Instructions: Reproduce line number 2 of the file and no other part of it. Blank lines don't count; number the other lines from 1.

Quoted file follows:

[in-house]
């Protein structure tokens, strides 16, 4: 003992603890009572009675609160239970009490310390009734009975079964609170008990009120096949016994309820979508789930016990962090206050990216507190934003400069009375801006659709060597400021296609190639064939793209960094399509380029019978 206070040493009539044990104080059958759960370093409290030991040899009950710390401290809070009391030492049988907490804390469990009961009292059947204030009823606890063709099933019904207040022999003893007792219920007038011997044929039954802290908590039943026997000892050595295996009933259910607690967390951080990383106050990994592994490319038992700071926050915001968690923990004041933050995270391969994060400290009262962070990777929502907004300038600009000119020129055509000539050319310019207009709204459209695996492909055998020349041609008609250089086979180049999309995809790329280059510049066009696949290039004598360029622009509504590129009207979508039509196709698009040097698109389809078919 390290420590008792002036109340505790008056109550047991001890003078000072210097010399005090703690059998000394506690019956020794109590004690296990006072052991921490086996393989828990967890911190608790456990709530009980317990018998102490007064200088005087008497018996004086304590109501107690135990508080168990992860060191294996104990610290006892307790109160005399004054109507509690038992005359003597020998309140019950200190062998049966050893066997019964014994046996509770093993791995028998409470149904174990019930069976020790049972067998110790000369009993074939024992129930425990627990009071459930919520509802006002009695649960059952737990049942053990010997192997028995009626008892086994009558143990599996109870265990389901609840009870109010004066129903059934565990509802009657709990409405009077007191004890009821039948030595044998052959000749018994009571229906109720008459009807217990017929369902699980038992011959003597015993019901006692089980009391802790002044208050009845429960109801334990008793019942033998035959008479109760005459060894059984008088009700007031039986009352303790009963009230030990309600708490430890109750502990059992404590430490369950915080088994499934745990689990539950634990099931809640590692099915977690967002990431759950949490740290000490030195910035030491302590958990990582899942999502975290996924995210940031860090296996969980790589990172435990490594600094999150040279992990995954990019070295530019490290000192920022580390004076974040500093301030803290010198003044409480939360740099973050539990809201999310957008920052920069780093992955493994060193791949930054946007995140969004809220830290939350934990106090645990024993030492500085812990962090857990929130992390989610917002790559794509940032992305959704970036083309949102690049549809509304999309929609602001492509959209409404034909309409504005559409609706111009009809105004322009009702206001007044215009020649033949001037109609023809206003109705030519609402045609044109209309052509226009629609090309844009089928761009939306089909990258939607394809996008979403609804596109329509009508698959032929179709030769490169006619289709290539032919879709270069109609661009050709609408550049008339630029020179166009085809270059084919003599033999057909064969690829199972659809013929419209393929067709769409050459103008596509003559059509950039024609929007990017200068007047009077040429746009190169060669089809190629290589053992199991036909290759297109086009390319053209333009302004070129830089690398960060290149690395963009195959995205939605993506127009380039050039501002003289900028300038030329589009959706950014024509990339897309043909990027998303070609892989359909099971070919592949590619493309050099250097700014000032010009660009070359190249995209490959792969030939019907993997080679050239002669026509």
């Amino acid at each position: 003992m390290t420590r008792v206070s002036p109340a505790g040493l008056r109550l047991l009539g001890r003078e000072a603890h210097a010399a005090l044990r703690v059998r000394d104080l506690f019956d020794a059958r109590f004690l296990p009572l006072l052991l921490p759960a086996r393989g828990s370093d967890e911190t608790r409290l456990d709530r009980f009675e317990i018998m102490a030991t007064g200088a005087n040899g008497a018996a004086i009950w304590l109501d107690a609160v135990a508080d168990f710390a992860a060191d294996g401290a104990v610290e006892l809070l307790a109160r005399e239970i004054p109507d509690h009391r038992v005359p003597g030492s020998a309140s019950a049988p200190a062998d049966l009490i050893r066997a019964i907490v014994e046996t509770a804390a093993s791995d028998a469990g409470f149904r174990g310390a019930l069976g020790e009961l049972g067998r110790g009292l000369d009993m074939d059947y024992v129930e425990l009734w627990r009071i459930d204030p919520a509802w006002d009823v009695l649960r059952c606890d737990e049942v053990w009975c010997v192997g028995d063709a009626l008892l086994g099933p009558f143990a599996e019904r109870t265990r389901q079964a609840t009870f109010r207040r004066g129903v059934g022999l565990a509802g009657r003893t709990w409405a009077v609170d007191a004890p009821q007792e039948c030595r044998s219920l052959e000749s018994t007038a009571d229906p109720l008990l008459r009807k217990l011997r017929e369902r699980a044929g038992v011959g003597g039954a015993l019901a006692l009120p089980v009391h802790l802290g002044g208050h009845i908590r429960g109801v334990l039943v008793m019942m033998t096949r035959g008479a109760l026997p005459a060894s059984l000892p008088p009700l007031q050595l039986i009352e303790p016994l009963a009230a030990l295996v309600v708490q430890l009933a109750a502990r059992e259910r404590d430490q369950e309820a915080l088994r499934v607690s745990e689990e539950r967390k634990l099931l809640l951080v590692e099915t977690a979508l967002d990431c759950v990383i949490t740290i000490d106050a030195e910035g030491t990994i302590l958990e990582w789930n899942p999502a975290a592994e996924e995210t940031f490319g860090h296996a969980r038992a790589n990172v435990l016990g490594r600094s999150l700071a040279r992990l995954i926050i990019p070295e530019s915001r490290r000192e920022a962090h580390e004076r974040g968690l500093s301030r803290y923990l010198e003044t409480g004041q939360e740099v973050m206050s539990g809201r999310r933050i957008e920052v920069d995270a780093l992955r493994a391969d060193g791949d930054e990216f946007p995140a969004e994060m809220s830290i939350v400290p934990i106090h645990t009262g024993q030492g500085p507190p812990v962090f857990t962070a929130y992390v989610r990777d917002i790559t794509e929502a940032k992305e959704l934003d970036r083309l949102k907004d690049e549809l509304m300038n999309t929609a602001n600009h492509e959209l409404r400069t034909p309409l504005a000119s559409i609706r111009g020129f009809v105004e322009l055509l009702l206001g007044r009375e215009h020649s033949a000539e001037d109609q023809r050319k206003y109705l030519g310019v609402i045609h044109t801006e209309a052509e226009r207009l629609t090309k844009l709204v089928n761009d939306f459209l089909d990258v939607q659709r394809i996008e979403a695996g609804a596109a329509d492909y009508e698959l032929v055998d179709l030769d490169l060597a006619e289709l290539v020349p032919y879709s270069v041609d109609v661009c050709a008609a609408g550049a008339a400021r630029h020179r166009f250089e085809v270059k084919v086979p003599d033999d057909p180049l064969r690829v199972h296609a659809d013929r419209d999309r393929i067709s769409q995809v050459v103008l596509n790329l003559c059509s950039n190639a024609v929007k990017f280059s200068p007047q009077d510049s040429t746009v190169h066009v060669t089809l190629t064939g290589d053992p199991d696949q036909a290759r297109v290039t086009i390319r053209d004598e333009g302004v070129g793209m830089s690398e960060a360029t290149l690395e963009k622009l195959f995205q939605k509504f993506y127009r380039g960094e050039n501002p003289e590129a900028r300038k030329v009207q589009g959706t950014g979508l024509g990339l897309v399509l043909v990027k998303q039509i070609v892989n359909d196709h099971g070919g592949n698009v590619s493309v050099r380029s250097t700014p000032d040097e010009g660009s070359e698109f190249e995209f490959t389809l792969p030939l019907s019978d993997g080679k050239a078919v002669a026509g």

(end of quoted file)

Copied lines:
């Protein structure tokens, strides 16, 4: 003992603890009572009675609160239970009490310390009734009975079964609170008990009120096949016994309820979508789930016990962090206050990216507190934003400069009375801006659709060597400021296609190639064939793209960094399509380029019978 206070040493009539044990104080059958759960370093409290030991040899009950710390401290809070009391030492049988907490804390469990009961009292059947204030009823606890063709099933019904207040022999003893007792219920007038011997044929039954802290908590039943026997000892050595295996009933259910607690967390951080990383106050990994592994490319038992700071926050915001968690923990004041933050995270391969994060400290009262962070990777929502907004300038600009000119020129055509000539050319310019207009709204459209695996492909055998020349041609008609250089086979180049999309995809790329280059510049066009696949290039004598360029622009509504590129009207979508039509196709698009040097698109389809078919 390290420590008792002036109340505790008056109550047991001890003078000072210097010399005090703690059998000394506690019956020794109590004690296990006072052991921490086996393989828990967890911190608790456990709530009980317990018998102490007064200088005087008497018996004086304590109501107690135990508080168990992860060191294996104990610290006892307790109160005399004054109507509690038992005359003597020998309140019950200190062998049966050893066997019964014994046996509770093993791995028998409470149904174990019930069976020790049972067998110790000369009993074939024992129930425990627990009071459930919520509802006002009695649960059952737990049942053990010997192997028995009626008892086994009558143990599996109870265990389901609840009870109010004066129903059934565990509802009657709990409405009077007191004890009821039948030595044998052959000749018994009571229906109720008459009807217990017929369902699980038992011959003597015993019901006692089980009391802790002044208050009845429960109801334990008793019942033998035959008479109760005459060894059984008088009700007031039986009352303790009963009230030990309600708490430890109750502990059992404590430490369950915080088994499934745990689990539950634990099931809640590692099915977690967002990431759950949490740290000490030195910035030491302590958990990582899942999502975290996924995210940031860090296996969980790589990172435990490594600094999150040279992990995954990019070295530019490290000192920022580390004076974040500093301030803290010198003044409480939360740099973050539990809201999310957008920052920069780093992955493994060193791949930054946007995140969004809220830290939350934990106090645990024993030492500085812990962090857990929130992390989610917002790559794509940032992305959704970036083309949102690049549809509304999309929609602001492509959209409404034909309409504005559409609706111009009809105004322009009702206001007044215009020649033949001037109609023809206003109705030519609402045609044109209309052509226009629609090309844009089928761009939306089909990258939607394809996008979403609804596109329509009508698959032929179709030769490169006619289709290539032919879709270069109609661009050709609408550049008339630029020179166009085809270059084919003599033999057909064969690829199972659809013929419209393929067709769409050459103008596509003559059509950039024609929007990017200068007047009077040429746009190169060669089809190629290589053992199991036909290759297109086009390319053209333009302004070129830089690398960060290149690395963009195959995205939605993506127009380039050039501002003289900028300038030329589009959706950014024509990339897309043909990027998303070609892989359909099971070919592949590619493309050099250097700014000032010009660009070359190249995209490959792969030939019907993997080679050239002669026509």